### ASA 124th Meeting New Orleans 1992 October

## 3aSP2. Statistical grammar inference.

**Yves Schabes
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*Dept. of Comput. Inform. Sci., Univ. of Pennsylvania, Philadelphia, PA
19104-6389
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Language can be talked, written, printed, or encoded in numerous different
ways. As any form of communication, each of these codings can be analyzed
statistically for the purpose of comparative judgment and predicting power.
Early proposals of language models such as Markov models, N-gram models [C. E.
Shannon, Bell Syst. Tech. J. 27(3), 379--423 (1948)] although efficient in
practice, have been quickly refuted in theory since they are unable to capture
long distance dependencies or to describe hierarchically the syntax of natural
languages. Stochastic context-free grammar [T. Booth, in 10th Annual IEEE Symp.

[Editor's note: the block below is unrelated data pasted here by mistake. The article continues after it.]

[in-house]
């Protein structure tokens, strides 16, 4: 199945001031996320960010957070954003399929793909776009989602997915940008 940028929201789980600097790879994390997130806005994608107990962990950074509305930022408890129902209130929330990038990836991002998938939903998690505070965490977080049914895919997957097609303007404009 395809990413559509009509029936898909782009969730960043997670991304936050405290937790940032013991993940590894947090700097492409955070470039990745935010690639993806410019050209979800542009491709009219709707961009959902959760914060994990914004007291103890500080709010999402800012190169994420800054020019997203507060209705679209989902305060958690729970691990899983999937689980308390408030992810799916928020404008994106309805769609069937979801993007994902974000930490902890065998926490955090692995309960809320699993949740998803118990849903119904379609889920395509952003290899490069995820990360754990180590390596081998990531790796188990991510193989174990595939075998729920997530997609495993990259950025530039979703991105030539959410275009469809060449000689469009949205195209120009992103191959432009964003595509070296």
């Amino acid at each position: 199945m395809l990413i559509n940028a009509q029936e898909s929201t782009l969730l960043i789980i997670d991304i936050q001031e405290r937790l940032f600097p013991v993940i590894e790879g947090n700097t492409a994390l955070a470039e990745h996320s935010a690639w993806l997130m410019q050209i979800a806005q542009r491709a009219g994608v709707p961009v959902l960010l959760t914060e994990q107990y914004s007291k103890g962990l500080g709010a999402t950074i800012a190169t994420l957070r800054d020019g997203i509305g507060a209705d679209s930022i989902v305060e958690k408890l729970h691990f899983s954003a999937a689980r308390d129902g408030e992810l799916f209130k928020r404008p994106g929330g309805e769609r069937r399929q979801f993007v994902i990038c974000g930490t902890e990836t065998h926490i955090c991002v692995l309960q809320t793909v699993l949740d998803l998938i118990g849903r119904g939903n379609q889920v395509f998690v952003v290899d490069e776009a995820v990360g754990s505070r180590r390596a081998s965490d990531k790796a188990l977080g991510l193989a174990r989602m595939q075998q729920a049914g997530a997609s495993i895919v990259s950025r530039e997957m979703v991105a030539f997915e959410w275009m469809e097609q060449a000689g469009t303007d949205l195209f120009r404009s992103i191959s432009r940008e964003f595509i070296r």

on Switching and Automata Theory (1969)] is a hierarchical model that assigns a
probability to each context-free rewriting rule. However, none of such
proposals perform as well as the simpler Markov models because of the
difficulty of capturing lexical information [Jelinek et al., Tech. Rep. RC
16374 (72684), IBM, Yorktown Heights, NY 10598 (1990)] [K. Lari and S. J.
Young, Comput. Speech Lang. 4, 35--56 (1990)] This is the case even if
supervised training is used [F. Pereira and Y. Schabes, in ACL '1992].
Stochastic lexicalized tree-adjoining grammar (SLTAG) has been recently
suggested as the basis for training algorithm [Y. Schabes, in COLING '1992].
The parameters of a SLTAG correspond to the probability of combining two
structures each one associated with a word. This system reconciles abstract
structure and concrete data in natural language processing since it is is
lexically sensitive and yet hierarchical. The need for a lexical and still
hierarchical statistical language model is partially corroborated by
preliminary experiments which show that SLTAG enable better statistical
modeling than its hierarchical counterpart, stochastic context-free grammars.
The experiments also show that SLTAG is capable of capturing lexical
distributions as well as bigram models while maintaining the hierarchical
nature of language.